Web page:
Survey: Co-workers are most important factor in being happy at work

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  • Work buddies: New research of 1,000 UK workers by Jobsite.co.uk, one of the UK’s leading online recruiters, reveals that 70 percent of employees see their ‘9-to-5 buddies’ as the most important factor in enjoying their job.

    Work buddies: New research of 1,000 UK workers by Jobsite.co.uk, one of the UK’s leading online recruiters, reveals that 70 percent of employees see their ‘9-to-5 buddies’ as the most important factor in enjoying their job.


Jobsite UK: Top 10 factors for workplace happiness

— Getting along with work colleagues
— Feeling valued
— Good money
— Good hours
— Good holiday and benefits
— Getting along with management
— Low day-to-day stress
— Decent commute
— Productive work environment
— Workplace location

A new survey reveals that a pay raise certainly helps to keep employees content at work, but the number one factor for remaining happy at work is whether employees have a good relationship with their colleagues.

New research of 1,000 UK workers by Jobsite.co.uk, one of the UK’s leading online recruiters, reveals that 70 percent of employees see their ‘9-to-5 buddies’ as the most important factor in enjoying their job.

In comparison, only 55 percent thought money was the most important thing.

The average UK worker spends approximately 40 hours a week at work (Monday to Friday), which is approximately the same amount of time as we spend with our families at home.

According to the survey, men were less concerned with their 9-to-5 buddies, and more inclined to take money over good colleagues, with 42 percent of males saying they would choose a higher paid job working with people they didn’t get along with.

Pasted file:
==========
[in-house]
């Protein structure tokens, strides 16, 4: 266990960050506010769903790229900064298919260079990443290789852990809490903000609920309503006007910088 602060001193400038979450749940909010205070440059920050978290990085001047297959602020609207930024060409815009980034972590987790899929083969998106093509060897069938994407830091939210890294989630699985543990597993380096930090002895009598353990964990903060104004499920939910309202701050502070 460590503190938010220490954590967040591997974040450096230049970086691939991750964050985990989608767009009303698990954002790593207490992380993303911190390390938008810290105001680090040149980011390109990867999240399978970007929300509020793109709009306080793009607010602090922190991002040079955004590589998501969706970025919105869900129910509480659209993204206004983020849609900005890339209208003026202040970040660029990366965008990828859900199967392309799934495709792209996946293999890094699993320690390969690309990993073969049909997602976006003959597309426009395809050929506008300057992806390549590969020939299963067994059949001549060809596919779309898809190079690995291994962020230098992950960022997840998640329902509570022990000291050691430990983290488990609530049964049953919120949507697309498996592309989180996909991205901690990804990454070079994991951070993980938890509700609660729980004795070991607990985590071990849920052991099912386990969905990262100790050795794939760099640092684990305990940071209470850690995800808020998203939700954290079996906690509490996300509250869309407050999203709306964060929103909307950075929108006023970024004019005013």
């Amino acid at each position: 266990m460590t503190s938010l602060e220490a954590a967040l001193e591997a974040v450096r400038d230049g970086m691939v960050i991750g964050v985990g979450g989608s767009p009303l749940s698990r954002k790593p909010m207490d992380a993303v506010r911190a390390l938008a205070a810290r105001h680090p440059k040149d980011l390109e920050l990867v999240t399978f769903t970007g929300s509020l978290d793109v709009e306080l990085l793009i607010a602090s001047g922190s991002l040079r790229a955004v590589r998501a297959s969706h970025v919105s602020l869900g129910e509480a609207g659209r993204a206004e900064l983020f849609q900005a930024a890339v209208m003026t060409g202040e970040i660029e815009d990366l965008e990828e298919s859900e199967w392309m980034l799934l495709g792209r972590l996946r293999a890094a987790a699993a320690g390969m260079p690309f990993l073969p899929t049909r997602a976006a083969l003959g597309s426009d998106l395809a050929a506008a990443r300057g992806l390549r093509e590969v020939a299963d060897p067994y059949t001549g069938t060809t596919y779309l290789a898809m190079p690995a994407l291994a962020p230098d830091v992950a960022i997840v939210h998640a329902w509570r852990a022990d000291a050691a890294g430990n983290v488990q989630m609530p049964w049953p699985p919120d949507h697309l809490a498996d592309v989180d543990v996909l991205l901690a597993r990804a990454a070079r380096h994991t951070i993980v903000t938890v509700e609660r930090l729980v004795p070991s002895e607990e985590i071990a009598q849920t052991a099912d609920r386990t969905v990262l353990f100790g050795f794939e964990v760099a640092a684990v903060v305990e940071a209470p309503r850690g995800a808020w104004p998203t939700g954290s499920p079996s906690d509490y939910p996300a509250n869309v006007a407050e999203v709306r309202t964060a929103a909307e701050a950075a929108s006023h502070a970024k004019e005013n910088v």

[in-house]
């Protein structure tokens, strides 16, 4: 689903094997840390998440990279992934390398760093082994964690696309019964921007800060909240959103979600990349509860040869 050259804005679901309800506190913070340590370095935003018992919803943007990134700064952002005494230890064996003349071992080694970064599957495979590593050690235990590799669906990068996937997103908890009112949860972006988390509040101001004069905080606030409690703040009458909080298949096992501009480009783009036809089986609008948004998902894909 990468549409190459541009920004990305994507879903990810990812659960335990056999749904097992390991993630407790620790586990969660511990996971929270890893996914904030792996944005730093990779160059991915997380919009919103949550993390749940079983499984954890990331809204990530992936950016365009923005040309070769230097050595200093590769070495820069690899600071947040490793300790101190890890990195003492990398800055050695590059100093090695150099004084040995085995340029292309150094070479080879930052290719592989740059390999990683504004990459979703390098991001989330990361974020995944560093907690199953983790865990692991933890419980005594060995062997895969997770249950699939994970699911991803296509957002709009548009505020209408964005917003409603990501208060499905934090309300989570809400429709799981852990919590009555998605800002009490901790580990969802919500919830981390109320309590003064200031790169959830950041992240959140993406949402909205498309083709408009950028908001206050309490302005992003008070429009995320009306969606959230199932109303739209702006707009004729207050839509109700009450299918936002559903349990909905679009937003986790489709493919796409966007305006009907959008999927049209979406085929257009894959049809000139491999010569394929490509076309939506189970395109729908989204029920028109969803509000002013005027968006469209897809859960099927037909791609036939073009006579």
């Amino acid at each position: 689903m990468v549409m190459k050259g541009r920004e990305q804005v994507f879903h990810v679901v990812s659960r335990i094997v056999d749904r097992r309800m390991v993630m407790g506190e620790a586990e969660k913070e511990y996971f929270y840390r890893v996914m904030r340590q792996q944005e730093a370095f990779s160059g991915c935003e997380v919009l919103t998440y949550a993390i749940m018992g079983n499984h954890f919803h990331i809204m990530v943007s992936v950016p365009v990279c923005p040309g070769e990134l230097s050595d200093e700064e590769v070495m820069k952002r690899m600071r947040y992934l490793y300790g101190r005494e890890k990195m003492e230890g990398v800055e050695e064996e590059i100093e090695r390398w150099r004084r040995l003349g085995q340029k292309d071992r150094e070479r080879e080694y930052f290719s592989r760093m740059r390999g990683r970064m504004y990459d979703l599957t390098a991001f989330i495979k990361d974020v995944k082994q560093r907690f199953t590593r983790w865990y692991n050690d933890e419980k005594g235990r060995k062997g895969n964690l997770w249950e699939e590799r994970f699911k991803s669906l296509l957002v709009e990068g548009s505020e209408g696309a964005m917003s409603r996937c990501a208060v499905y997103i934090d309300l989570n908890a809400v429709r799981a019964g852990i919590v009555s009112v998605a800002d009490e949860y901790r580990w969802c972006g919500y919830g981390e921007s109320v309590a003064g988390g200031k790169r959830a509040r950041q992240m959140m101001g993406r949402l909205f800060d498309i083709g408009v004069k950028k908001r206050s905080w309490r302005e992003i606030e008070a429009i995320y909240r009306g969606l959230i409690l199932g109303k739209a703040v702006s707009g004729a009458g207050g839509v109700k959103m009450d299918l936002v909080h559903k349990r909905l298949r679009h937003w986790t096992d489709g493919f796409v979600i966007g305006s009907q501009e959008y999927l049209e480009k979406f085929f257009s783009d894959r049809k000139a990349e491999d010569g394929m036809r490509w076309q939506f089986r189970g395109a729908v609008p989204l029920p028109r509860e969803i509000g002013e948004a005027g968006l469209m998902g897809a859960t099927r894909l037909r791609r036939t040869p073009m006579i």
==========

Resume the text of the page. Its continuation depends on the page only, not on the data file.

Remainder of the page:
In comparison, only 26 percent of women said they’d prefer a higher salary to good colleagues; placing a higher value on the ‘people’ element of their jobs.

Age and experience were key in swaying responses.

The survey reported that 74 percent of employees aged 45-54 said they would prefer to work with people they respected on their current salary, rather than take a pay rise and work with people they didn’t like.

In contrast, just over a third of people aged 25-34 would choose a pay rise over working with people they get on with or liked; a decision perhaps linked with the need for faster progression and movement in the early stage of careers in order to get on the property ladder and start a family.

Jobsite UK also found that the importance of building great working environments is just as important to business productivity as it is to employees.

The relationships between colleagues can be directly related to productivity of the workforce, with 65 percent of people believing that being happy at work made them more productive in their job.

“For 40 hours a week, we leave the world we call home and enter the ‘9-to-5’.

Whether you’re at a desk job, working outside or looking for your next challenge, at Jobsite we understand that for most of us, it’s the people we interact with that make the difference and who help to make the ‘9-to-5’ more enjoyable,” said Mike Wall, MD of Jobsite.co.uk.

“It could be who you sit next to, the person you meet on the train every morning, or the recruitment consultant who goes that extra mile to help you prepare for the big interview.”

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Published Nov 13, 2012 at 8:00 am (Updated Nov 9, 2012 at 3:34 pm)

Survey: Co-workers are most important factor in being happy at work

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